Mark Jacobs says that everything went about as well as they could have hoped on Sunday, that queues were expected but that more servers would have diluted the population.  He has a valid point in that.  It is no fun playing an PvP oriented game on an under populated server.  And not all the servers had queues.

Yet some people were unhappy, upset, or angry about the situation.

Of course, the of root problem here isn’t the number of servers, or bad server choices, or head starts, or any other odd notion.  The problem is that when you make a character on a server, or when your friends form a guild on a server, you are stuck with that server unless you want to start anew.

It is the server model that we have had to accept since MMORPGs crawled out of the MUDs and became booming financial successes, since the word “massive” became affixed to them.

It is the seeming necessity of running multiple version of the same world in parallel to accommodate all the people who want to play MMORPGs that causes the problem.

Multiple servers, or shards, have been with us at least since Ultima Online.

New servers, server splits, and the friction those situations brought showed up with EverQuest in a big way.  I was sundered from a number of regular group members due to server splits.

And then there was World of Warcraft.  The pain of server queues and sever splits was joined by the simple pain of having a game with so many damn servers.  I know a couple of dozen people who play WoW, but they all play on different servers.

Even the instance group we run every week formed as a result of people leaving one server to start fresh on another.

What is the solution?  If there is a clear answer here, I don’t know what it is.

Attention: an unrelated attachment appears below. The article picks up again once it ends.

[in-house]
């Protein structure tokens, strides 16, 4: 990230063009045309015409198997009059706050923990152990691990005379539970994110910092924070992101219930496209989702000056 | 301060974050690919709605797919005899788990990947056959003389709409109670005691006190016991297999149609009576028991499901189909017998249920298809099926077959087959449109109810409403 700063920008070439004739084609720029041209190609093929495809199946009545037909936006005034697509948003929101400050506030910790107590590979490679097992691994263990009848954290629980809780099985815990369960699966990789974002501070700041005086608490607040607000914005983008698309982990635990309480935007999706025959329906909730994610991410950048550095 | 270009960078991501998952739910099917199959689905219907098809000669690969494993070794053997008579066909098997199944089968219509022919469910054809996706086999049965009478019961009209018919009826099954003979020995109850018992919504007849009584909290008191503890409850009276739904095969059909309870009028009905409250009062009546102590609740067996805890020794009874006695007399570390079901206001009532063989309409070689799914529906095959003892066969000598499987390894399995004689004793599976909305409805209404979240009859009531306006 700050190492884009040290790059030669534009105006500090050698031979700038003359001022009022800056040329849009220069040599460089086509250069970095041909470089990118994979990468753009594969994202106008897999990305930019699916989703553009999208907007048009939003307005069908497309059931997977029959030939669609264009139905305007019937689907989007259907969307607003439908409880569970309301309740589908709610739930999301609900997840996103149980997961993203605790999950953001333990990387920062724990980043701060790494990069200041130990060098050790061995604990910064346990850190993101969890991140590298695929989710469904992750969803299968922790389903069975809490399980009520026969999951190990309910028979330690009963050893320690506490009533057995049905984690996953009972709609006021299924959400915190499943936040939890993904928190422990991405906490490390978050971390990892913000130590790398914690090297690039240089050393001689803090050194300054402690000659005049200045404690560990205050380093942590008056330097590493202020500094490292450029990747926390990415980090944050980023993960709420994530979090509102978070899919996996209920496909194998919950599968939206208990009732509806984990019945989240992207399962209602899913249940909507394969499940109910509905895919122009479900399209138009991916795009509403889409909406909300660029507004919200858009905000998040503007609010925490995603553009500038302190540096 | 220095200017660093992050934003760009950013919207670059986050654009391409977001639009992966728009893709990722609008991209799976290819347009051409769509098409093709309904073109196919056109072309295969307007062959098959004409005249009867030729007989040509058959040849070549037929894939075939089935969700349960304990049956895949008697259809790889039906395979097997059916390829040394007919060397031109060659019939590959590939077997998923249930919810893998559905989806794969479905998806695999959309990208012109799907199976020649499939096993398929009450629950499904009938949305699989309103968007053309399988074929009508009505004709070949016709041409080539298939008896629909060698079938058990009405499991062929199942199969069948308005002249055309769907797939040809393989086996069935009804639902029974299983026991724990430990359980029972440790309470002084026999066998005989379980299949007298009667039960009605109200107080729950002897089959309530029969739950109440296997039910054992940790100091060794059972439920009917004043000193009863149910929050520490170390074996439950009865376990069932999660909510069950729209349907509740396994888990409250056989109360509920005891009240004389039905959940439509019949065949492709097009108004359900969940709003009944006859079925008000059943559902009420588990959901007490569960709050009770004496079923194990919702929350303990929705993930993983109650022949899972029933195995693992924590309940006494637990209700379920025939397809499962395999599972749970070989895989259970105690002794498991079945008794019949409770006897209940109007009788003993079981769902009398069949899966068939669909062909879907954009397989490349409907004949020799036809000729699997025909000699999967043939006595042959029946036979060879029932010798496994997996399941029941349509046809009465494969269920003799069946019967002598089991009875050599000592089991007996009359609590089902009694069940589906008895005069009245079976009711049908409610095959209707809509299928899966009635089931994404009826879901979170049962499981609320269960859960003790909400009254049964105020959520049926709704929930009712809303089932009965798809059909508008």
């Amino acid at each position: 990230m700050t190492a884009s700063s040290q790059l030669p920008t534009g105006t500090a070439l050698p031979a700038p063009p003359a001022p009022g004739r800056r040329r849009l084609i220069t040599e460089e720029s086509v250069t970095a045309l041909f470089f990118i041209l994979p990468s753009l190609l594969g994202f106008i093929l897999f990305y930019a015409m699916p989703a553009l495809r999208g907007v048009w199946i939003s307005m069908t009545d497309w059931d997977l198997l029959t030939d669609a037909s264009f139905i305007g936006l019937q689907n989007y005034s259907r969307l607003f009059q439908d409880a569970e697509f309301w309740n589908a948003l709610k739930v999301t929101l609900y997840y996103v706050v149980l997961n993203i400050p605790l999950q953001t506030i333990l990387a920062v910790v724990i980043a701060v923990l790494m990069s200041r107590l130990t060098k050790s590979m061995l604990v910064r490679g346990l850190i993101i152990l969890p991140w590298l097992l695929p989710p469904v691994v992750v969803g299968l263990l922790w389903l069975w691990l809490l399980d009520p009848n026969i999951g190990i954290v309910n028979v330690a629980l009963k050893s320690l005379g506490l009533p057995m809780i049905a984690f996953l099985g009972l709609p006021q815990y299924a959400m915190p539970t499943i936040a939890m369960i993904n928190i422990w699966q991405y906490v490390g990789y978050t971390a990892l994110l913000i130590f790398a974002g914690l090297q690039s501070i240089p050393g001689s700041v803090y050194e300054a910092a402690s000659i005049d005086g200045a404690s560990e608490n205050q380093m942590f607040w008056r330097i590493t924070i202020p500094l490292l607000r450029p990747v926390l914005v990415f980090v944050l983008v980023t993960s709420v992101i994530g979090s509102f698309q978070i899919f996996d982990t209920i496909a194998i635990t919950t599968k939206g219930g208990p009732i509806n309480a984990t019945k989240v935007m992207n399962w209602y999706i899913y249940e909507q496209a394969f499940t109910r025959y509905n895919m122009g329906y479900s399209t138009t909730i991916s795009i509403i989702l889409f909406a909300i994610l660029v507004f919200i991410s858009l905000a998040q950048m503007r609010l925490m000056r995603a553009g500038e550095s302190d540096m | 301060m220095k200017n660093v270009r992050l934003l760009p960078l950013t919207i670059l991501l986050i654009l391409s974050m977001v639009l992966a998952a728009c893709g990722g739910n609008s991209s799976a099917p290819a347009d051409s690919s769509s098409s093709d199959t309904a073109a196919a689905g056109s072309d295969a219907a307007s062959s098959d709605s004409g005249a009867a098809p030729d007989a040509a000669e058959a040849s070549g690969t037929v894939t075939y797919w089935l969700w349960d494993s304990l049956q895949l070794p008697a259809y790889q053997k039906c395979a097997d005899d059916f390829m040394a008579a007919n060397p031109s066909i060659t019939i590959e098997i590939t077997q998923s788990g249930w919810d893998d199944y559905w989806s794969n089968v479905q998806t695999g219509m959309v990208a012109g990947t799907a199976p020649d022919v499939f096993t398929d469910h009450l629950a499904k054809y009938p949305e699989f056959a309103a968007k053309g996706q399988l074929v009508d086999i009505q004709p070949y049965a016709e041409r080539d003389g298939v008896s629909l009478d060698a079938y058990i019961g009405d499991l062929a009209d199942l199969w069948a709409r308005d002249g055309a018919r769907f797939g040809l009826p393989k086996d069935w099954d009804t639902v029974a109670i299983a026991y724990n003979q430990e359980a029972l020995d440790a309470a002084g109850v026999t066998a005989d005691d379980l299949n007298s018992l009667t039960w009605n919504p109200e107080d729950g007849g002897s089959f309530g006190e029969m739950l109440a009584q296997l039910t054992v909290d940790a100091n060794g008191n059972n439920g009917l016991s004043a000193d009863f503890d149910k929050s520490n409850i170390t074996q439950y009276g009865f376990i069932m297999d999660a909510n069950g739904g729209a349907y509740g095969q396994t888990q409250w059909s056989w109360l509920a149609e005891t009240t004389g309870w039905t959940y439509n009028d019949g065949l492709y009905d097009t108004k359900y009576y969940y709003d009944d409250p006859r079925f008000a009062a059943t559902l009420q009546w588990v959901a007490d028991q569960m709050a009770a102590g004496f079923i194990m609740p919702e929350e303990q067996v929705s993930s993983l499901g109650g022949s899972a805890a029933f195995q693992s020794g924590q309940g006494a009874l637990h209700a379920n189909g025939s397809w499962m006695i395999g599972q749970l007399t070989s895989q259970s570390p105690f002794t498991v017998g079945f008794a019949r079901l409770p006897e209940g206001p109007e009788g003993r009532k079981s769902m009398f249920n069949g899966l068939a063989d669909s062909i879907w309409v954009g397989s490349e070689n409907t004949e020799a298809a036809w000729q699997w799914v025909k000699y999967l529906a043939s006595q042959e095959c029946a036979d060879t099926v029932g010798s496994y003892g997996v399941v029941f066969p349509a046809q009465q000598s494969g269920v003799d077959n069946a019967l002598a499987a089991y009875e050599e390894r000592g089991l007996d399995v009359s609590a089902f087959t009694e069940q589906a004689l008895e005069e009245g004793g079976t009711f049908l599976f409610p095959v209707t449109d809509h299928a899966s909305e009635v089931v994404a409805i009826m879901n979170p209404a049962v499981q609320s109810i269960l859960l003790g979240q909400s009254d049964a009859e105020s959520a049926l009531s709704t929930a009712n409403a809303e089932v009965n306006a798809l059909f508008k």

A single server for everybody? It works for EVE Online, but I have contended in the past that EVE is a special case.  And even EVE suffers from the single server situation at times.  Just fly into Jita on a Saturday night for a start, or try to fly in a region where a major alliance like BOB has decided to take up residence on short notice.

Easy, fast, and cheap character transfers? WoW has the easy and fast part down, but cheap is tough even to define.  WoW is cheap compared to EQ or EQ2, but still too expensive.  Even getting the price down to the five dollar range still means too much cash for those who need to move multiple characters or want to move often.  And there is still the problem of coordinating moves with friends and guilds to overcome.

A central character server? You can’t store characters locally on end user computers, that is just begging people to hack their data, so maybe you can store all the characters in a central “library” and have the owners check them out to play on any server that is currently up and running.  Of course, that is another complicated mechanism up front and another point of failure in the system.  Plus, what does that do to the perception of persistence in an MMORPG?  What about things like housing, auction houses, and stored items and cash? How would they be affected?  Do you abandon some of those concepts, or do you let your game turn into a gold farmers dream situation?

What else can be done?

And who is going to do it?  I am going to guess that BioWare, 38 Studios, or other companies that are licensing foundation technology for their planned games are probably going to be stuck with the same server model.

How about CCP?  Will they come through on this front with their next game, assuming that it is a more traditional avatar based game?